But in a bit of strange matchmaking it appears that he’s being paired with the definitive number two heavyweight, Junior “Cigano” Dos Santos.  And when the fight is signed, it’s likely that Miocic will be a substantial underdog. Despite the considerable skill of the Croatian-American, there’s a good chance he’ll be flattened by one of Cigano’s locomotive limbs. This has been the fate of a good portion of the Brazilian’s past opponents. But a victory for Dos Santos, unfortunately, does not really move things along in the heavyweight division.

The glaring problem with a JDS win is that he has already fought Velasquez three times—all within the last two years. And while he did win the first fight, the violent beatings he took at the hands of the champ in their second and third fights erased any desire for a fourth matchup of the two. Not anytime soon, at least. So Cigano’s title hopes now hinge on Werdum upsetting the champ, and for the moment, that’s a hypothetical. Furthermore, if Miocic does upset Dos Santos, we’re still left with very few names atop the heavyweight division.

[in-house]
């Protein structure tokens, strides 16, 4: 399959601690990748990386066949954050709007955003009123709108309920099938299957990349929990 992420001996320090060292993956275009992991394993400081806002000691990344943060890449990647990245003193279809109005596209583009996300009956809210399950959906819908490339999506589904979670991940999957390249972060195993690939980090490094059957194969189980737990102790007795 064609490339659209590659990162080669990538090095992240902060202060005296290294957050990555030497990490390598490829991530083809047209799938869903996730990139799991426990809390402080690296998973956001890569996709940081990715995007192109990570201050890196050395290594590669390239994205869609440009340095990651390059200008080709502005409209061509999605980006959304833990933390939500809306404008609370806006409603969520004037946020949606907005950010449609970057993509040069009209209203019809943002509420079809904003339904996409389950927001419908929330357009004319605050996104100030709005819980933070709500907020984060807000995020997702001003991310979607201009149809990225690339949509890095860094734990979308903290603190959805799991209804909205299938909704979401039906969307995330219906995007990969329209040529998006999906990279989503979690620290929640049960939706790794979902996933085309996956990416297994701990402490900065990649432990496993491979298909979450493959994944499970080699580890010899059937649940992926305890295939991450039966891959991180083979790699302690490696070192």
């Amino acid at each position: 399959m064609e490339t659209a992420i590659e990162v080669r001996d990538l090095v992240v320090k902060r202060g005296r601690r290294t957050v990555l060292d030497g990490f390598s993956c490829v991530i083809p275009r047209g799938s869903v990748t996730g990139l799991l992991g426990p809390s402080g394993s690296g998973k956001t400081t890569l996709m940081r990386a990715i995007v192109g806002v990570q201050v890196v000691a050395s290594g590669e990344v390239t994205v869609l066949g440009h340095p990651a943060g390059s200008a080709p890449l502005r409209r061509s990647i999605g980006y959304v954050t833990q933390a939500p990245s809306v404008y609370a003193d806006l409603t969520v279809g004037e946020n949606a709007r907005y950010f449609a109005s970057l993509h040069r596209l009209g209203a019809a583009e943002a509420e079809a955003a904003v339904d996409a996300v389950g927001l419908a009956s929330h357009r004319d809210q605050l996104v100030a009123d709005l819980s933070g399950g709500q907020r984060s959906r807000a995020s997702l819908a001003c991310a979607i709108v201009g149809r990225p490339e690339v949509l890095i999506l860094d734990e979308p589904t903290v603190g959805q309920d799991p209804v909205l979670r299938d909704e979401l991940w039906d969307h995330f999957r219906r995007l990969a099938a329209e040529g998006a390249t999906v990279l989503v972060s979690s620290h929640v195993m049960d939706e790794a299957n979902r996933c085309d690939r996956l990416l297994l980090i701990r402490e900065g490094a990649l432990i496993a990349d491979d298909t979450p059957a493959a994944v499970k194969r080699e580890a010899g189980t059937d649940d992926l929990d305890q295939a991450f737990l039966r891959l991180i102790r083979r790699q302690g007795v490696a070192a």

In light of that fact, it appears that in many ways the UFC needed Overeem to win. With a victory over Rothwell, he’d be on a two-fight streak. Given his hulking physique and mass-appeal, that may have been enough to erase the memory of his embarrassing knockout losses to Antonio Silva and Travis Browne, and sell him as a bona fide contender. But no such luck. Big Ben played the spoiler.


Photo by Josh Hedges/Zuffa LLC/Zuffa LLC via Getty Images